Imagine traveling to other boroughs via train and bypassing Manhattan?
Well, one elected official is trying to make that happen.
On Wednesday, December 18, Assemblyman Michael Benedetto, along with Queens asemblyman Michael DenDekker, spoke about the proposed plan to build a 24-mile train line on existing right of way rails from Co-op City through Queens to Bay Ridge, Brooklyn.
This model, which was created by the Regional Planning Association, will be called the Triboro.
New York City subways were originally built to connect people to Manhattan, but according to Benedetto, more than 50 percent of New York’s job growth has occurred outside of the city in the last 15 years.
“When we first developed the NYC transit system everything was Manhattan centric,” he said. “People now travel from borough to borough. It’s a revolutionary new idea that is being presented for the Bronx, for Queens, for Brooklyn and for the city of New York that will help the commuters in the outer borough.”
In these boroughs, workers spend an average of 53 minutes traveling to Manhattan, but travel for work to adjacent boroughs is longer.
A trip from the Bronx to Queens takes 68 minutes each way for the average worker. A trip from Brooklyn to Queens takes 63 minutes for a typical public transit commuter.
He stressed that this new form of travel, “The Triboro,” will allow commuters to move between boroughs without having to go into the Big Apple.
According to Benedetto, The Triboro would connect to the four new Bronx stations that Metro North is developing in the next two years, including one in Co-op City.
He proposed that once the Triboro line leaves the Bronx and reaches Queens it would use existing abandoned tracks and go into other parts of Queens and Brooklyn, skipping Manhattan all together.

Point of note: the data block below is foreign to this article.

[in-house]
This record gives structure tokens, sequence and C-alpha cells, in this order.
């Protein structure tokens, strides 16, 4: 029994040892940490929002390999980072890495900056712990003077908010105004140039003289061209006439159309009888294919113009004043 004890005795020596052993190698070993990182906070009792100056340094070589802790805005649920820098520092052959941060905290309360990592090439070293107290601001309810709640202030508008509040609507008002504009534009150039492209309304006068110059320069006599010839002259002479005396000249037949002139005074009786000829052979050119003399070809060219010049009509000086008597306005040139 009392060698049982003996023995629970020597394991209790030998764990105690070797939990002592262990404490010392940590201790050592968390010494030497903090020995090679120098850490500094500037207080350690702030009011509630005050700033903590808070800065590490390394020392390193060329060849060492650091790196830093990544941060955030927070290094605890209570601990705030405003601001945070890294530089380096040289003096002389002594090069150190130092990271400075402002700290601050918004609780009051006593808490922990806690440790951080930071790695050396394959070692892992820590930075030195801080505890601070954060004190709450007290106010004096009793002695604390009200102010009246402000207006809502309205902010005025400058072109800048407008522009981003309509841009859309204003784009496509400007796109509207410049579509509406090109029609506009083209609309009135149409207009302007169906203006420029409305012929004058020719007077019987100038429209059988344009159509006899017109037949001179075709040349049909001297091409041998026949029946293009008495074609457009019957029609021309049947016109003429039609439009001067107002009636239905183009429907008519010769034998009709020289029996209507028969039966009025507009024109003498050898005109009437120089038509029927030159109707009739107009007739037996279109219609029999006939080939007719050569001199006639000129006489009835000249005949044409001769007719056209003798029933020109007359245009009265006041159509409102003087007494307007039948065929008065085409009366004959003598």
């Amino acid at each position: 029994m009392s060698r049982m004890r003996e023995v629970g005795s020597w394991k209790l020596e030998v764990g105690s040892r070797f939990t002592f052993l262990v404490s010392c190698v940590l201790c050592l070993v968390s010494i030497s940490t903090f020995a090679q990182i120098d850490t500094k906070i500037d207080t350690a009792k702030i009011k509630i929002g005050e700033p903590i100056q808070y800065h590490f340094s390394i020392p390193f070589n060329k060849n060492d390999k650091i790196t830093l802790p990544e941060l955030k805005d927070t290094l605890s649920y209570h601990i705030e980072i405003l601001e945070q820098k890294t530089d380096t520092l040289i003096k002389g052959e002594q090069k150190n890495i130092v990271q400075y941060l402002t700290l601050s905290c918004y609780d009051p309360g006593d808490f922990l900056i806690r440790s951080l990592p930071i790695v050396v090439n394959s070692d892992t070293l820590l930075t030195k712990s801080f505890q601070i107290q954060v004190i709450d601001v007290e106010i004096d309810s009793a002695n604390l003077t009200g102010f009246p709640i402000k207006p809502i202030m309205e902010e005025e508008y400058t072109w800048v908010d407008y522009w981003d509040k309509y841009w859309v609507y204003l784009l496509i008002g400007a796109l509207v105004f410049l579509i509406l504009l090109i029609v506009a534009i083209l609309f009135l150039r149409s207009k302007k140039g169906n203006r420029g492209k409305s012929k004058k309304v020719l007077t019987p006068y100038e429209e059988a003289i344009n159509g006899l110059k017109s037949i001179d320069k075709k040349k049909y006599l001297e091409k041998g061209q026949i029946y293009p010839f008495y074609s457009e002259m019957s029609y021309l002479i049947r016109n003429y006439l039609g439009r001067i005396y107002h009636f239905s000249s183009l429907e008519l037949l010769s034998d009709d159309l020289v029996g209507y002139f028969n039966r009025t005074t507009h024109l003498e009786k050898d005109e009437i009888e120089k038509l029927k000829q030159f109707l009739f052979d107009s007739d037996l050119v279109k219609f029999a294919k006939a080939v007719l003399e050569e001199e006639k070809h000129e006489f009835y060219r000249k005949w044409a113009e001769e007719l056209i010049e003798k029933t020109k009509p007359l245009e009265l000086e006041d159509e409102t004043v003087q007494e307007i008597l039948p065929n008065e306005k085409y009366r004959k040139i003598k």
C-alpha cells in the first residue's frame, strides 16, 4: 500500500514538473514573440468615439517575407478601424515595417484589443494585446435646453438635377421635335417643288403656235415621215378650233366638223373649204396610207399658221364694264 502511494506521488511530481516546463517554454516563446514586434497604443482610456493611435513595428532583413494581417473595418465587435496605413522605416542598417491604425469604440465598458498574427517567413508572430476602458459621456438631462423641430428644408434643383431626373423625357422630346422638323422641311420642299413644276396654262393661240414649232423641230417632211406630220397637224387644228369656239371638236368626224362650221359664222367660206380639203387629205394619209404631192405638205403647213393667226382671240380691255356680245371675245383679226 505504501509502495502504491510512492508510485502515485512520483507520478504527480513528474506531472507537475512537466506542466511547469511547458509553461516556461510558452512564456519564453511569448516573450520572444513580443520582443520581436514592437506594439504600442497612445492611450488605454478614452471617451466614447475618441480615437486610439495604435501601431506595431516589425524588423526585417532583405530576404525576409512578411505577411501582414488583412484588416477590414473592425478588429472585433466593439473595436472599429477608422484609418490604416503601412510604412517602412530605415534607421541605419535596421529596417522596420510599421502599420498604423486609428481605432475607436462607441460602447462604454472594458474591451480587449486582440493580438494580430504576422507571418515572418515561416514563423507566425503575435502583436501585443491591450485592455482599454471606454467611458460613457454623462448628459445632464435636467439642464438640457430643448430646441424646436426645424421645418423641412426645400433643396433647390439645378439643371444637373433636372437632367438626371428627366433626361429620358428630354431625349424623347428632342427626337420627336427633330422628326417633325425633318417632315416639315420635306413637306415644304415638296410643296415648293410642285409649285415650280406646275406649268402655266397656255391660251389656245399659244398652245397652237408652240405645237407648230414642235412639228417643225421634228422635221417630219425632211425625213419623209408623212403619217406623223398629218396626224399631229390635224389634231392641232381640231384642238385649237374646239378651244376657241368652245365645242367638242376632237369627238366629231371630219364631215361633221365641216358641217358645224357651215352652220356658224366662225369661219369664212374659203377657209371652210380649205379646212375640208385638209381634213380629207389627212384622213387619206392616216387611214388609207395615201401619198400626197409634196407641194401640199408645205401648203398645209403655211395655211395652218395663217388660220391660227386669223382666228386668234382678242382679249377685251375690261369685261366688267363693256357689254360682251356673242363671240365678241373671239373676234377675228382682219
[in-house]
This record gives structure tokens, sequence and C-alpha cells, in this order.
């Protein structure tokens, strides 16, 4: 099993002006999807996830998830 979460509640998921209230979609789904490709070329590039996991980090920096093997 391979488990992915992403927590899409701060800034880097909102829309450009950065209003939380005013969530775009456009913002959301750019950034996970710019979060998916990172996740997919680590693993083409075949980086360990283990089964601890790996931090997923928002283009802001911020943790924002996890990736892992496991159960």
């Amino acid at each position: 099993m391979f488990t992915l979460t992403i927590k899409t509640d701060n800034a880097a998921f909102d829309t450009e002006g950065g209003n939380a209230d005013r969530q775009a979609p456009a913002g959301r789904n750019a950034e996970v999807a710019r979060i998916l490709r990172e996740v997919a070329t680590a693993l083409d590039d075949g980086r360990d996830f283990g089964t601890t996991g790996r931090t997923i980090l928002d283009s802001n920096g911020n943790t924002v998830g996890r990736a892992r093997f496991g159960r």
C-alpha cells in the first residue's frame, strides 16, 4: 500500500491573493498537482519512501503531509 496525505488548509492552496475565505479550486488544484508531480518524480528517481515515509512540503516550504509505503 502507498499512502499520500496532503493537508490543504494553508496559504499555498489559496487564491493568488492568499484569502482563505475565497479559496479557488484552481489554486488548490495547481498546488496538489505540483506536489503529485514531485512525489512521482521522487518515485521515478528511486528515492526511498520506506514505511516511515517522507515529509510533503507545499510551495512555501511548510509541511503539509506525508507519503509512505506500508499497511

“Why should commuters go into Manhattan to go to another train?” he asked. “We’re calling upon the MTA to allocate money in their new capital plan to study this idea.”
The Triboro has the potential to offer 100,000 riders transit service every five to 15 minutes at more than double bus speeds. Of the 22 possible stations identified, half would link to subway lines. Thousands more riders could be drawn to the Triboro to connect to the subway system rather than rely on transfers from slow bus routes.
The proposed project will cost about $1.5 billion, but will be much less than creating an entirely new of train line.
Elected officials and RPA president Tom Wright sent a letter to the MTA in September asking for them to look at a feasibility study for the plan.
“RPA has completed preliminary research, conservatively estimating that the line would initially serve 100,000 daily riders with a price tag of between $1 and $2 billion,” Wright said in the letter. “A formal study now needs to be completed to determine the opportunities, challenges, and feasibility of the Triboro Line. The study should also take into account the need to expand freight capacity in the region and how best to co-mingle services without reducing freight movement or limiting freight expansion goals. ”